Kevins 2022 review: Kenny faces huge pressure after inconsistent year

Michael Obafemi (Image: The Guardian)

Heading into 2022 on the back of a steady run of results and some encouraging performances, our hopes for a successful year quickly unravelled with the shock defeat to Armenia in June. While we did manage a couple of impressive performances and results as the Nations League campaign wore on, it was actually the limp and stodgy non-performances (and frustratingly unimaginative team selections) against Norway and Malta that saw Stephen Kenny really test supporters’ patience and start to erode the goodwill that he is being afforded by fans who buy into the bigger picture and can appreciate the progress made during his tenure.

Statistics can easily be skewed to present a compelling argument both in his favour and against him, so the real test for Kenny now is to marry performances with results. He has often managed one of the two but the calls for his head will be deafening if he can’t get a tune out of the team in the games against Greece and Gibraltar next year. Even Kenny’s most ardent supporter would surely struggle to make a case for him staying on if they couldn’t seal a third-place finish in the group. It really is make-or-break time for Stephen Kenny now, especially with Lee Carsley supposedly waiting in the wings.

Mens player of the year: Nathan Collins – a very solid performer with serious potential. Scored a great goal against Ukraine and earned a big money move to Wolves on the back of his impressive form for Burnley. Has surely made a very strong claim for his name to be one of the first on the teamsheet for years to come.

Women’s player of the year: I have to be honest here and say that I had never even seen them play before the play-off victory against Scotland. So, my knowledge is pretty much non-existent and it would be remiss of me to try to single one woman out of a group of players who have performed amazingly and have laid down a marker for the men’s team. Their appearance at next summer’s World Cup has the potential to become a seminal moment for the next generation to cherish and could be the catalyst for an upsurge in football’s popularity in this GAA- and rugby-obsessed country of ours.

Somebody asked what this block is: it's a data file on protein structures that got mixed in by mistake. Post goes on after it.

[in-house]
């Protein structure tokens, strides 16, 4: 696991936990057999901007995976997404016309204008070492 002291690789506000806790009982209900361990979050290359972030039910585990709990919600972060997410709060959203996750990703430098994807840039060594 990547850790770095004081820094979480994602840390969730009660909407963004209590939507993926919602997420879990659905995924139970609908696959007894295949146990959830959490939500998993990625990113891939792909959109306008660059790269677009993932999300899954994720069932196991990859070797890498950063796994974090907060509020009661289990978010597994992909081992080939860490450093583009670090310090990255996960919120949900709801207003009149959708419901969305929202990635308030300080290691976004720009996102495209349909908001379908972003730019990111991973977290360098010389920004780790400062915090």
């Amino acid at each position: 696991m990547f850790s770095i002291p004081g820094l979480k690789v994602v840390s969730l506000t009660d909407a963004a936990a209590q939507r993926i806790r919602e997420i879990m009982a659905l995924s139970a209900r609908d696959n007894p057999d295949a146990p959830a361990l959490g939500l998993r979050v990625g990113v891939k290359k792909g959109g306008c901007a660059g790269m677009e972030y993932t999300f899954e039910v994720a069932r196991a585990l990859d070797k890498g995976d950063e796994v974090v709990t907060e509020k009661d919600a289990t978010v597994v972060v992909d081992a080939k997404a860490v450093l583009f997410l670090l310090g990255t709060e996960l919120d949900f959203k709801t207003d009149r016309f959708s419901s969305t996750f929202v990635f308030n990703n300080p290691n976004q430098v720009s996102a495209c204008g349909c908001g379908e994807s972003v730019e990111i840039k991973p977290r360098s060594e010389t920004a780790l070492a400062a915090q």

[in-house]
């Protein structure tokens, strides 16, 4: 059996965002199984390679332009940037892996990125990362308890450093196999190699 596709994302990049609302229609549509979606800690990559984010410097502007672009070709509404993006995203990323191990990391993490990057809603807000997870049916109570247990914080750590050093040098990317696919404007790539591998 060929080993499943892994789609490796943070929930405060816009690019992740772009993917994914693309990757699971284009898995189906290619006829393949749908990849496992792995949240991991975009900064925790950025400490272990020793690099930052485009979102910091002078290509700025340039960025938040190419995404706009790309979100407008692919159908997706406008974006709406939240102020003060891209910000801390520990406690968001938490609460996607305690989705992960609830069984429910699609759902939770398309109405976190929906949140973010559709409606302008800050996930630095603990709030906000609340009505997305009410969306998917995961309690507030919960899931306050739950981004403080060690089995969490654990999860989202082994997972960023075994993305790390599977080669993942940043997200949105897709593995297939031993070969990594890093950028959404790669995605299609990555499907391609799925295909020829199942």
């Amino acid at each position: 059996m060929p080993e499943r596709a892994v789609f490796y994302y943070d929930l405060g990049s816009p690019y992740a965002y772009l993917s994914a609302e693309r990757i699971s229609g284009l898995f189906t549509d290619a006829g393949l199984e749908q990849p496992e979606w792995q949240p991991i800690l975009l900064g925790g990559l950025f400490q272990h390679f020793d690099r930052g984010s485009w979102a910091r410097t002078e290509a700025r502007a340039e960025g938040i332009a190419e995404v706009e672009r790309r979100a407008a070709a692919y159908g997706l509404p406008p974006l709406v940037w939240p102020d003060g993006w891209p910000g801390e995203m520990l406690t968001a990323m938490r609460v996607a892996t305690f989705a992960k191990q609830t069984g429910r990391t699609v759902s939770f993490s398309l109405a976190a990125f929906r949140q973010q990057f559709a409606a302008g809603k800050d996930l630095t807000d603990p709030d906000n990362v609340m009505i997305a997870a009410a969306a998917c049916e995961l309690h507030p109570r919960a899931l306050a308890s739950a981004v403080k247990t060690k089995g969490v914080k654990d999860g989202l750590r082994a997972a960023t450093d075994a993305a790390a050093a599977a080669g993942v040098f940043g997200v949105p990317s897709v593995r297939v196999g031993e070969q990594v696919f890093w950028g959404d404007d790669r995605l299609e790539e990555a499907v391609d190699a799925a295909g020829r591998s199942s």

Manager of the year: It has to be Vera Pauw. A magnificent achievement to qualify but also dealt with the ‘Up the ‘Ra’ controversy admirably and bravely opened up about suffering sexual abuse earlier on in her career. Also came across very well on her appearance on The Late Late Show. An impressive and important role model for men and women alike.

Goal of the year: Amber Barrett’s winning goal in the World Cup play-off against Scotland. 

Moment of the year: Robbie Brady’s penalty to save us from calamity against Armenia. Maybe not an obvious contender but it gave us the result we desperately needed in order to avoid Nations League relegation. It was also a nice moment of redemption for him on a personal level as he returned from international exile. 

Breakout player for 2023: Evan Ferguson. A goal and an assist on his first Premier League start in the 4-1 thumping of Everton, coming hot on the heels of his first goal for Brighton as they gave Arsenal a scare on New Year’s Eve. We are in dire need of a reliable striker and he could make the number nine shirt his own if he keeps his feet on the ground and continues to impress.

In terms of uncapped players, Festy Ebosele at Udinese might force his way into the reckoning. Bedding in a long-term successor to Séamus Coleman would be a wise move while the Killybegs man is still around to take him under his wing and guide him.

Women’s WC prediction for Ireland: just being there is a massive achievement. Hopefully they can make it out of their group.

Euro qualification prediction: I’m feeling optimistic, so I’ll say third place – hopefully achieved by swatting Gibraltar aside effortlessly, teaching Greece a lesson and upsetting at least one of the heavyweights at least once. That would represent great progress. 

Kevin, The Green Machine Podcast


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